OK. Real talk time. I haven't said much about my post pregnancy body and fitness lately, aside from a casual mention here or there that I've been going to the gym. So here's the real scoop.
Breastfeeding is slowing me down on my fitness goals and post baby weight loss.
That might seem like an excuse that I can work around, and on some level it is, but here's the truth: after pumping 3-4 times a day (at about 30 minutes per sesson, once you factor in washing off pump parts afterwards and the like), I don't have a lot of spare time for me. And what little time I do get, I kind of just want to enjoy ... via sitting ... on my still somewhat fat ass.
Just to illustrate, and not to bitch, my typical daily schedule right now is:
5:45-6:15am (depending on baby) - wake up and breastfeed
6:15-30ish - change baby, let him play on his own while I pump off any excess supply
7ish - husband takes baby to daycare, I finally get to shower and prepare for work
8:30 - assuming it's a good day and my son behaves in the above timeline, I make it to work on time
12:00 - also assuming it's a good day, I might get in a short mid day workout
Post work - get home, feed baby dinner, get him in bed, do whatever clean-up required from his day (fun fact, he likes to wet out of his diapers at daycare, sometimes multiple times a day, so often this time is filled with washing backup clothing to bring back to daycare the next day, dirty bottles, dirty diapers, and packing tomorrow's lunch)
6-7ish - dinner time, AKA the first time I get to sit down since I got home from work
Post dinner - since my husband cooks, I clean up after and change over laundry/etc., which is easily another 30 minutes on my feet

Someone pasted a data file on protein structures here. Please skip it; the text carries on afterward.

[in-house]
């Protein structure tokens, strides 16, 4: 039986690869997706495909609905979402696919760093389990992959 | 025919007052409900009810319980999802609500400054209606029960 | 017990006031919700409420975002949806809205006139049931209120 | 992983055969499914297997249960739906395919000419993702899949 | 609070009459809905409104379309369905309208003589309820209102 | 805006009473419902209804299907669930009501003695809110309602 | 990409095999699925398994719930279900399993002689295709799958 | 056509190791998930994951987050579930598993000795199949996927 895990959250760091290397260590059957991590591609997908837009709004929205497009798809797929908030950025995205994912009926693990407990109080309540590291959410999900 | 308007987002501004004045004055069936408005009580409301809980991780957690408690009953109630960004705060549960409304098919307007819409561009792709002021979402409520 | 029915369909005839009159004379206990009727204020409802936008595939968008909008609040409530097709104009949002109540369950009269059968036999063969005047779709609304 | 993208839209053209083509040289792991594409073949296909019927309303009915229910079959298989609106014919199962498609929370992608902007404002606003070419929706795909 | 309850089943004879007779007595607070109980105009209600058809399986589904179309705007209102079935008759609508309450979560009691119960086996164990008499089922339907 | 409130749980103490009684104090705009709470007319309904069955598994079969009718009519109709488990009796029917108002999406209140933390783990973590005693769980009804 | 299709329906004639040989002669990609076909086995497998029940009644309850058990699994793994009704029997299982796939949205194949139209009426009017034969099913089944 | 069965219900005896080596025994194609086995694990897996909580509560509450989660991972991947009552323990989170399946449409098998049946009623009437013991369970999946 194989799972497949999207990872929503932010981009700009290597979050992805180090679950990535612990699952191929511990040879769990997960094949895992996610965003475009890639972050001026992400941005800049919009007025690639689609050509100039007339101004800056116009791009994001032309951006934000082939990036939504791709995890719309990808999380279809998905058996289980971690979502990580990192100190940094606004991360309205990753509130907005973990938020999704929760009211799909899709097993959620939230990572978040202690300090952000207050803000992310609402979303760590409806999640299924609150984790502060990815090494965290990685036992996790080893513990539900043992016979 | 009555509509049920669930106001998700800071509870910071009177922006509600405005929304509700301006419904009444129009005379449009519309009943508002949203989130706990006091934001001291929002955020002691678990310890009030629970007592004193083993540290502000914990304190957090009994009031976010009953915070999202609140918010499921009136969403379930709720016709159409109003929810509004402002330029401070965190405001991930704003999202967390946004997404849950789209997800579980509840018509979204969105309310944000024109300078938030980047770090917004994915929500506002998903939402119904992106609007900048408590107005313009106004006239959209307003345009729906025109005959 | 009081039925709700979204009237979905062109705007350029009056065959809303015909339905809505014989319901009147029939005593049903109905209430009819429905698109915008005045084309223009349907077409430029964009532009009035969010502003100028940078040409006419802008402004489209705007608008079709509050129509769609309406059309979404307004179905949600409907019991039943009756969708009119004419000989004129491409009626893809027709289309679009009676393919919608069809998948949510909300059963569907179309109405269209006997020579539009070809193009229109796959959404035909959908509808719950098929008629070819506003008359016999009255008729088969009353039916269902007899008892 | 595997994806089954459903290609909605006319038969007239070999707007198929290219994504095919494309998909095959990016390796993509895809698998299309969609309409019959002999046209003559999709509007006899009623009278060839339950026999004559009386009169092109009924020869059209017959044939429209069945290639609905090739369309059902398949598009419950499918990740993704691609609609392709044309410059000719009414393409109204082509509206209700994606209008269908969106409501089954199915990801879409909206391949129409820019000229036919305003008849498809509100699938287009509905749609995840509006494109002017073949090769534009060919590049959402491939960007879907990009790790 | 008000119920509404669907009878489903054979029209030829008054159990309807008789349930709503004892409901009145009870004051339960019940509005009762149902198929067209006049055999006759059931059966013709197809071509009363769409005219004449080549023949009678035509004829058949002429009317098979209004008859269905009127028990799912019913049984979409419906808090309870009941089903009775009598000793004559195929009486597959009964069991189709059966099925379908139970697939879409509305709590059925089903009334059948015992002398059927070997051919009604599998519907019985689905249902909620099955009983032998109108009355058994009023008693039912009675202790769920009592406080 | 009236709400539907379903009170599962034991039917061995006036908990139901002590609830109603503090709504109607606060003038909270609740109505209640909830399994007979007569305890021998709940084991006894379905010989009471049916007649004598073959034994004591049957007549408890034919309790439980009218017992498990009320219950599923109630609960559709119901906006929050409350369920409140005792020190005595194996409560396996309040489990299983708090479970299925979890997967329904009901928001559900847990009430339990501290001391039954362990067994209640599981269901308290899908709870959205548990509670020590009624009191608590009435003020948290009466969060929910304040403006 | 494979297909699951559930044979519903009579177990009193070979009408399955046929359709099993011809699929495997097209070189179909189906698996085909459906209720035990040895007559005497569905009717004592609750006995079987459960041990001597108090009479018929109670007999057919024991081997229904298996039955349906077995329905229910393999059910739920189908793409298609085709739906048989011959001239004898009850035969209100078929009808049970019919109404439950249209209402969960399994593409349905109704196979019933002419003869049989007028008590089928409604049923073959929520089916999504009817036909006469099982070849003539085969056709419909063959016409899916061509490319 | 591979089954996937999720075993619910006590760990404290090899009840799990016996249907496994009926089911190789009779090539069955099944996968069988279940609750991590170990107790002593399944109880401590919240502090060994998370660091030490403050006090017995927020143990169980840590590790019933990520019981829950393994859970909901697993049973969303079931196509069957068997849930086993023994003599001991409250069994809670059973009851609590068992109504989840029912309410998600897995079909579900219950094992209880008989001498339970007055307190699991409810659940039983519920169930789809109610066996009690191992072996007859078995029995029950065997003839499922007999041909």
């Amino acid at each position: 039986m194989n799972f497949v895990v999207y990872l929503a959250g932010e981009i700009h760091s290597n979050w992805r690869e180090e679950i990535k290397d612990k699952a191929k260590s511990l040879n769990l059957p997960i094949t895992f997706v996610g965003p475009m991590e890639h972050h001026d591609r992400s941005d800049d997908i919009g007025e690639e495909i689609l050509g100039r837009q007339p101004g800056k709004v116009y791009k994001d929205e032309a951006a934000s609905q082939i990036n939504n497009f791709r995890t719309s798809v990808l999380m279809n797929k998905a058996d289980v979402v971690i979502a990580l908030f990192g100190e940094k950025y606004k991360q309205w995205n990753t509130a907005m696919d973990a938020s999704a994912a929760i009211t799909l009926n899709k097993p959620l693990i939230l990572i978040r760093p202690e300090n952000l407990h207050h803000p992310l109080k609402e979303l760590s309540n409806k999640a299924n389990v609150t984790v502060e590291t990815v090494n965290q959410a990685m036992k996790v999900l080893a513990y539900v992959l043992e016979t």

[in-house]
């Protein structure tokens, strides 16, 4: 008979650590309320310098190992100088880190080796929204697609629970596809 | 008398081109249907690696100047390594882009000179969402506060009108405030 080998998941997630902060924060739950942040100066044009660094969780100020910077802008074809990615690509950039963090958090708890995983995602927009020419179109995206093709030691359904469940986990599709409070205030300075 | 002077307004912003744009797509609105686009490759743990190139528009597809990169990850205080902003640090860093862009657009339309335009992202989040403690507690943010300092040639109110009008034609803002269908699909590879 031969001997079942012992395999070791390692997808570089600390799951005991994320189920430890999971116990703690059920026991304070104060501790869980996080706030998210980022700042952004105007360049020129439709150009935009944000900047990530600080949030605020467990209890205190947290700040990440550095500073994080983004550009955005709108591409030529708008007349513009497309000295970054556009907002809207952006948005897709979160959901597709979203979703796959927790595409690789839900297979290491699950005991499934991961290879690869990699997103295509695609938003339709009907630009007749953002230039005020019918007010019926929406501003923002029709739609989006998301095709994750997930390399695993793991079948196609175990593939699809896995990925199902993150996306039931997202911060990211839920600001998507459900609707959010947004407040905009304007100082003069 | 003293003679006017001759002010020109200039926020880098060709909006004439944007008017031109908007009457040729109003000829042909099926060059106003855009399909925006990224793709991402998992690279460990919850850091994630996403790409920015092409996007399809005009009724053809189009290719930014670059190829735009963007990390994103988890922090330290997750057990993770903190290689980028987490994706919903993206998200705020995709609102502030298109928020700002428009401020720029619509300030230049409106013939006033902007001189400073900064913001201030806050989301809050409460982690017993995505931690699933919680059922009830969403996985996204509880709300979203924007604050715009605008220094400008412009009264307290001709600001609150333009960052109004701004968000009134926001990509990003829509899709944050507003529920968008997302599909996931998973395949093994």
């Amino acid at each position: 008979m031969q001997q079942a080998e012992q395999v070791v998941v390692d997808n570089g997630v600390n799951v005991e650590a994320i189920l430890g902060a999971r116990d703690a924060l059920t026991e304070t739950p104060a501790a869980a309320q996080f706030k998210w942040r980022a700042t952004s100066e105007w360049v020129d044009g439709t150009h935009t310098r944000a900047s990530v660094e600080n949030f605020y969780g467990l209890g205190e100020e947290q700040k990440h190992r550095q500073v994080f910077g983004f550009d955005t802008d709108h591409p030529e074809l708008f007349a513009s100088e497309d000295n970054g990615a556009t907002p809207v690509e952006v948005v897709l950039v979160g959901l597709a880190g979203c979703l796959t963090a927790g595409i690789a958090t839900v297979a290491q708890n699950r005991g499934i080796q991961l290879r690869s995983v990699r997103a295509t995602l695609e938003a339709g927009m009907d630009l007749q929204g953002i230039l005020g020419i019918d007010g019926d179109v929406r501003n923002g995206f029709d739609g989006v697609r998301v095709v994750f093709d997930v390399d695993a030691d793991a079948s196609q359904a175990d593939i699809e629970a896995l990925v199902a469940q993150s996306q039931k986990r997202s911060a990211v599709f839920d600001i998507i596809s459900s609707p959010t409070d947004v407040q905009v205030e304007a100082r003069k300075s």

7-8ish - finally, me time, so I sit on the couch ... only to begin in just a few moments ...
8-9ish - pumping one last time before bed
10pm - if I'm lucky and it's a good day, I get to lay down for bed ... assuming I am not too wound up, I might actually fall asleep before midnight LOL!
As you can see in the above schedule, there's not a lot of time for me. Or sleep, really. Not to mention working out. Which means I still have about 15 pounds of pure fat that I need to burn off, maybe even more, since I'm sure I have lost some muscle tone in the last few months due to my reduced workout regimen.
This all translates into a very simple statement: I'm not thrilled with what my body looks like right now, particularly my midsection.
Plus, I am carrying some guilt for not taking care of my body better, as it feels like I'm letting myself lose all the progress I made towards a healthy lifestyle 5/6 years ago. Then, add in even more guilt from the diabetic aspect of it, as I KNOW I need to be healthier to reduce my risk of developing type 2 down the road.
But here's where I'm at.
Yep. That graphic pretty much sums up how I feel.
I'm not trying to put this huge pressure on myself right now to be all fit and lean again. I have to look at things realistically. For example, technically right now I weigh exactly what I was pre-baby, so I have lost all the pregnancy weight. The excess weight I carrying today I mostly put on after my previous pregnancy and miscarriage, which was over 2 years ago now.
I'm pointing this out because I often tell other people "it took you X years to gain the weight - it's going to take you awhile to lose it, too". I mean, if I tell other people that kind of advice, I'd be a bit of a hypocrite to not take it to heart myself, right?
Ok, so let's pause here for a second.
What's my point on the above? Because it seems like this post is basically a woe is me rant, and that's not really my goal.
Where I'm going is actually more of a ... hm. I'm not sure what to call it. Not really a celebration, or a light at the end of the tunnel, because that makes it sound like I'm looking forward to this, and that's not really the case so much as ... it's a ...
Milestone. That's a good word.
I'm about to hit a major milestone. My son is turning one in April. This is a big turning point, as it's when a child can begin drinking cow's milk.